Saturday, March 16, 2019
#Sharing in the Sum of all #Knowledge from a @Wikimedia perspective I
When we tell the world about the most popular articles in Wikipedia, it is important to realise that we do not inform what the most popular subjects are. We could, but so far we don't. The most popular subjects is the sum of all traffic of all Wikipedia articles on the same subject. Providing this data is feasible; it is a "big data" question.
We do have accumulated data for the traffic of articles on all Wikipedias, we can link the articles to the Wikidata items. What follows is simple arithmetic. Powerful because it will show that English Wikipedia is less than fifty percent of all traffic. That will help make the existing bias for English Wikipedia and its subjects visible particularly because it will be possible to answer a question like: "What are the most popular subjects that do not have an article in English?" and compare those to popular diversity articles.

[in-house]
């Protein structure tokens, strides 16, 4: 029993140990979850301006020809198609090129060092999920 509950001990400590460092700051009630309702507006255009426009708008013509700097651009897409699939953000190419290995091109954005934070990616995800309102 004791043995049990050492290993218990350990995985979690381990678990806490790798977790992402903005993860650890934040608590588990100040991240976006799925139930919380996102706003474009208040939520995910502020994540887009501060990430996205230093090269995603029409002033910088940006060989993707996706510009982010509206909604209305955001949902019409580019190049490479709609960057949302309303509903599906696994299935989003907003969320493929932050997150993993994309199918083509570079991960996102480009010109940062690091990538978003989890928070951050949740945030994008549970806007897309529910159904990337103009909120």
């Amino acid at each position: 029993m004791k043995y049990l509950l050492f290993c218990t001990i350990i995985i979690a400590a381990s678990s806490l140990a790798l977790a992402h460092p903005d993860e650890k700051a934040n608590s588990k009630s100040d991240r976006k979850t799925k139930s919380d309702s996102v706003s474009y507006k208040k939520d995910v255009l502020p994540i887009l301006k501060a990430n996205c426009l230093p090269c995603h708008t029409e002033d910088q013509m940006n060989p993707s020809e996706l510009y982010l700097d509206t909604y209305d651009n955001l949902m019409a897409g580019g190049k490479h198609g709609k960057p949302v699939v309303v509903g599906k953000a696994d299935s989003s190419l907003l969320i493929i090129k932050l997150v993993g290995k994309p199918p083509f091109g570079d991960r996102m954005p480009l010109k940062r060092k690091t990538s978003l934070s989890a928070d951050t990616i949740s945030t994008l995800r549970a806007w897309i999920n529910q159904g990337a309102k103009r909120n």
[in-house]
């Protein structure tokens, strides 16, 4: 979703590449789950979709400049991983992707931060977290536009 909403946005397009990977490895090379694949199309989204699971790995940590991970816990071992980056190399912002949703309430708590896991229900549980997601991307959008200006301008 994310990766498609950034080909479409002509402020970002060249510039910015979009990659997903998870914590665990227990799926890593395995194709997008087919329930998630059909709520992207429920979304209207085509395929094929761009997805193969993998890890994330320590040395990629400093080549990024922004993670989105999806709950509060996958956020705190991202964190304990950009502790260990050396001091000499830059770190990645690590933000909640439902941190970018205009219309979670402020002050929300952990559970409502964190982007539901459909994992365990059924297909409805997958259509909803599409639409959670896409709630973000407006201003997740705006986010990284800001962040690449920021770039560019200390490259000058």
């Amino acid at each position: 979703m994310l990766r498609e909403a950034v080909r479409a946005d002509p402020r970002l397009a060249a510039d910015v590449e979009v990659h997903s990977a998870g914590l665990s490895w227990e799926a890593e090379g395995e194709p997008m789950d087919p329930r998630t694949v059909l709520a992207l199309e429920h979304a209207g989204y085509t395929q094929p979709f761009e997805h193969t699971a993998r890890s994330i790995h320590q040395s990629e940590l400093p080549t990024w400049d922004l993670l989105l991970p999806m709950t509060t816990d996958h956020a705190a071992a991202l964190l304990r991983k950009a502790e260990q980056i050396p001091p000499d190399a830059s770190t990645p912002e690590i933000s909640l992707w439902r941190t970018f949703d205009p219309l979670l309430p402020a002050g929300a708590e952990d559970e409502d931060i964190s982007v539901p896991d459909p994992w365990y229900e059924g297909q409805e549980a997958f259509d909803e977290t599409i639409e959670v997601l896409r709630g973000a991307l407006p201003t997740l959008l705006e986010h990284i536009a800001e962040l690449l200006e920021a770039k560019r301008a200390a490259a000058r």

search functionality that helps finding information. It uses Wikidata and it supports automated descriptions.
Now consider that this tool is available on every Wikipedia. We would share more information.With some tinkering, we would know what is missing where. There are other opportunities; we could ask logged in users to help by adding labels for their language to improve Wikidata. When Wikidata does not include the missing information, we could ask them to add a Wikidata item and additional statements, a description to improve our search results.
This data approach is based on the result of a process; the negative results of our own Search and it is based on active cooperation of our users. At the same time, we accumulate negative results of search where there has been no interaction, link it to Wikidata labels and gain an understanding of the relevance of these missing articles. This fits in nicely with the marketing approach to "what it is that people want to read in a Wikipedia".